ID Debate: Issue of voting by identification cards comes up ahead of Dec. 6 referendum

This week the debate in Parliament over making addenda in the Election Code and in the law on Identity Cards ahead of the December 6 constitutional referendum has given rise to new concerns among opposition parties that believe that identification cards are a loophole for multiple voting because it will not be possible to put stamps on ID cards like in passports which is done to prove that a person has already voted.

With the changes in the law proposed by the government people will be allowed to vote with identification cards. A total of 500,000 people in Armenia have ID cards, of whom 176 are without passports.

The National Assembly has already rejected the draft law of parliamentarian Tigran Urikhanyan, who offered not only to give those half a million people, who have ID cards, a chance to vote, but also through special devices to prevent possible multiple voting. The Republicans’ refusal is grounded by the fact that it would not be technically possible to purchase and install the appropriate equipment by the time the referendum is to be held.

Artsvik Minasyan, an MP from the Armenian Revolutionary Federation faction, said that once a provision, which allowed for voting with ID cards, was removed from the Electoral Code, just because there were no controlling mechanisms, whereas now they believe that only an identification card, without any additional thing, is sufficient to restore public confidence.

MPs from the Orinats Yerkir party believe that the voting with identification cards will put into question the results of the December 6 constitutional referendum. They suggest issuing paper-based passports to 176,000 people.

According to Heghine Bisharyan, head of the Orinats Yerkir parliamentary faction, the Republican Party of Armenia’s draft law already casts doubt on the whole electoral process.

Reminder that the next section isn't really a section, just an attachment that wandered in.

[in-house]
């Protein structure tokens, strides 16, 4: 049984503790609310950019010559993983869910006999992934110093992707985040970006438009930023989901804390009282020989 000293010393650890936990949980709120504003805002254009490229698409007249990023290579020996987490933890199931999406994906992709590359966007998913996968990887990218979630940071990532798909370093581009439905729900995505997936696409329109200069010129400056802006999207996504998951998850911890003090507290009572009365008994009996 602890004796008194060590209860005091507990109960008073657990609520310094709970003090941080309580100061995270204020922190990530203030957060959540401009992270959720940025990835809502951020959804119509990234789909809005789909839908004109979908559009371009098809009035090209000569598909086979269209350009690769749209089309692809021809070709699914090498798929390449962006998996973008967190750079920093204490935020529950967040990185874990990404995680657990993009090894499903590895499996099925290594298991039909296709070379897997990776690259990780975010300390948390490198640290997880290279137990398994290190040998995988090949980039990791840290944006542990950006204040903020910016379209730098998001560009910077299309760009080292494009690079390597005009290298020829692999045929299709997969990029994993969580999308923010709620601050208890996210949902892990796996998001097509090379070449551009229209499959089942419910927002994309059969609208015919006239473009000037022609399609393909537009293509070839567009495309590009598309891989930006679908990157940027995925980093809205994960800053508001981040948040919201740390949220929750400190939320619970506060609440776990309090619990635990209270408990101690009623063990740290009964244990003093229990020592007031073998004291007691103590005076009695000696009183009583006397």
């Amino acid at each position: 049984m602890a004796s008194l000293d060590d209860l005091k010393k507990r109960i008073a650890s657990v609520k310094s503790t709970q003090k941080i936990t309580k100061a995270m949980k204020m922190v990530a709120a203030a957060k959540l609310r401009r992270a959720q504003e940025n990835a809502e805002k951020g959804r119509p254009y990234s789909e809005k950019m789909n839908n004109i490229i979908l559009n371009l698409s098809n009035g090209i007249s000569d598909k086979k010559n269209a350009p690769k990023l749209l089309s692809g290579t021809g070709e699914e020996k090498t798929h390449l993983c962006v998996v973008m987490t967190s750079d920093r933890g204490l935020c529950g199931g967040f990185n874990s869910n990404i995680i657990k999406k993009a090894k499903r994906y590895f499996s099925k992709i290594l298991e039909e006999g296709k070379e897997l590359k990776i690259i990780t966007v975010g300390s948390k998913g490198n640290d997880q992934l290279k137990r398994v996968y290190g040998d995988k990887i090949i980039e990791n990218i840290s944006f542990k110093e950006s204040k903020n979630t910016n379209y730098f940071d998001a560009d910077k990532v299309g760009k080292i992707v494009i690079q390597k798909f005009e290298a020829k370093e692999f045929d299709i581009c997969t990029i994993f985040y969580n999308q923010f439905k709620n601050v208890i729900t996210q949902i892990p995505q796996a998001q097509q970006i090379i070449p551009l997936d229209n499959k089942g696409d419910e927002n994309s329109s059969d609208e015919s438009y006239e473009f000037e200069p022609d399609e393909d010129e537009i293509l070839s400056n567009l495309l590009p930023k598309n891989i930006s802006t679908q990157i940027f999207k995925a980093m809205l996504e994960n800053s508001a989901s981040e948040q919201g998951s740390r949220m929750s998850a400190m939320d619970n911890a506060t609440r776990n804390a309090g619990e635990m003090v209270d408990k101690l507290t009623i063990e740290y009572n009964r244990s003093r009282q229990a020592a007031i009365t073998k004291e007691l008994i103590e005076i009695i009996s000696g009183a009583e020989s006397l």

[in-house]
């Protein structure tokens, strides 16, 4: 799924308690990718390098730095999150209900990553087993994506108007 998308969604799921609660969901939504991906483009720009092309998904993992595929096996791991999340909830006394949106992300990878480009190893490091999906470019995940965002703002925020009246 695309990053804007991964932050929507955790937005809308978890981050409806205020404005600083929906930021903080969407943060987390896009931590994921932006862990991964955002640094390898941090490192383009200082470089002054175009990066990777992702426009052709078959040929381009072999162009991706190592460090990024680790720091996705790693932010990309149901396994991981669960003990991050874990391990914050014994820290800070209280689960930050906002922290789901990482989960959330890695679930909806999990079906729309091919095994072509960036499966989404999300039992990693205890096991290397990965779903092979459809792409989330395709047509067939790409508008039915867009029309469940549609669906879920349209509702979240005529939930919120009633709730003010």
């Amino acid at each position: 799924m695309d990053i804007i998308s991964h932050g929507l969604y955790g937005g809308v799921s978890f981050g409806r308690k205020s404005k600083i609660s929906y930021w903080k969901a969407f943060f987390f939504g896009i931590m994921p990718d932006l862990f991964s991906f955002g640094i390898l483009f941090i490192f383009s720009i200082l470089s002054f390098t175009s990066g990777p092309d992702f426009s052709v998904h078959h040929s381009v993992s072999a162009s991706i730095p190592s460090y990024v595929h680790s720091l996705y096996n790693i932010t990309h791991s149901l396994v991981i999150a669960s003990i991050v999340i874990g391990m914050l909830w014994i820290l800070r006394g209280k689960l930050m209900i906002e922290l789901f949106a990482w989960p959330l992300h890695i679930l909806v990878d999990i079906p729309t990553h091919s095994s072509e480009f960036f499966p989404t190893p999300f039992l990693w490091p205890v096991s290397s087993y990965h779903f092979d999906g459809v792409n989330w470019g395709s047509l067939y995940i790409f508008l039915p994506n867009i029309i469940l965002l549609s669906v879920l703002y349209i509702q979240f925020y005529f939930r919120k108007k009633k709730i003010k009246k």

“It means that addresses of passport holders must be checked, their passports must be stamped, whereas in case of ID card holders these conditions are not observed. This means that double standards are applied in making the decision. Do you want to announce in advance that the vote will be fraudulent?” asks Bisharyan.

According to Ombudsman Karen Andreasyan, voting with identification cards does not violate the right of a voter.

“We do not see a problem with double standards, but we see a problem, which refers to the additional safeguards against multiple voting. While conducting a research in terms of rights in the upcoming referendum, we will additionally study the question of what was the impact of this change on the issue of multiple voting,” said the ombudsman.

In MP Aram Manukyan’s opinion, the government presented a draft law on an expedited basis, whereas laws on voting must be adopted at least six months before polls.

“Voting with ID cards is people’s right. It allows for realizing everyone’s right to vote, but it would be contrary to the law, according to which, people’s participation in voting must be registered in their identification document,” said Manukyan.